Is Cycling Good for Knee Pain

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The human body needs to be exercised regularly in order to perform optimally and to stay healthy. There are many options when it comes to choosing an exercise regime, and some are better than others regarding the risk of injury.

One of the most common exercise injuries is to the knee because knees come into play in all forms of exercise and everyday life. The question then is: “If you suffer from knee pain and you feel the need to continue exercising, what are the best options?” In this article, we are going to take a look at whether cycling is good for knee pain. Let’s get to it.

The Need for Exercise

Modern humans, particularly in the western world, have become increasingly sedentary. The obesity epidemic in countries like the United States and the United Kingdom has resulted in high percentages of the population suffering from diseases like diabetes, resulting in early death.

The higher the Body Mass Index (BMI), the more difficult it is to start or maintain a healthy exercise regime. This is a vicious spiral out of which it is difficult to break. The need for exercise is self-evident, but there is also a need for caution because of the risk of injury. Doing too much too soon will often lead to injuries to various parts of the body.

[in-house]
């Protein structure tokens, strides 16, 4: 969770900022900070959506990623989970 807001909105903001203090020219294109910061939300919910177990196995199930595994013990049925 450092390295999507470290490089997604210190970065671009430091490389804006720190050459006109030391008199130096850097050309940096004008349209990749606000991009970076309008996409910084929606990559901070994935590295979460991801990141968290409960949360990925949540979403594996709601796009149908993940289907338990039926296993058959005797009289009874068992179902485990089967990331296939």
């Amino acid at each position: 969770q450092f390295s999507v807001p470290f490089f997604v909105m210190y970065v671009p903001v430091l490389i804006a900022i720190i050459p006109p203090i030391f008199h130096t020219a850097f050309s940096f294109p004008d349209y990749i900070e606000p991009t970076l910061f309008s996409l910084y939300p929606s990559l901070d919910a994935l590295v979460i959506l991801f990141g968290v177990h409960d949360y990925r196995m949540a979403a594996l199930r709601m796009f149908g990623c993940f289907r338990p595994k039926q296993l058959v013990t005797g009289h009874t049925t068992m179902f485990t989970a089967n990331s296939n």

The Knee in Exercise

Many parts of the human body are subject to stress under exercise, no matter the type of exercise undertaken. Most of the injuries that result can be put down to overuse. However, in addition to overuse, knees are prone to injury because of mechanical problems. We are all born with a skeletal structure that we inherit from our forebears, and it is very seldom without fault.

The most common problem is one of alignment where the bone structure does not align optimally. This can result in injury to the knees because of the stresses that come to bear. In walking and running, one hears of the terms “pronation” and “supination”, which refer to suboptimal ways in which an ankle and foot operate.

Pronation is the inward movement of the foot as it rolls while in contact with the surface, while supination (or under-pronation) occurs when the foot-strike causes the foot to lean outwards. Either of these conditions can result in knee injuries and can usually be remedied with specialized shoes and/or orthotics.

Exercising When You Have Knee Pain

Generally, when you are suffering from knee pain, you should address it by consulting an expert. This could result in temporarily ceasing exercise (i.e., resting), changing shoes, getting orthotics, or following the advice of a physician. However, there will be situations where the pain is not serious as the injury is just a “niggle”, and you wish to continue with exercise. So, what are the best options?

Firstly, the poor options are any form of exercise that puts a lot of strain on the knees. These include brisk walking, jogging, running, high-impact sports like squash and tennis, and most team sports, e.g., football, rugby, cricket, hockey.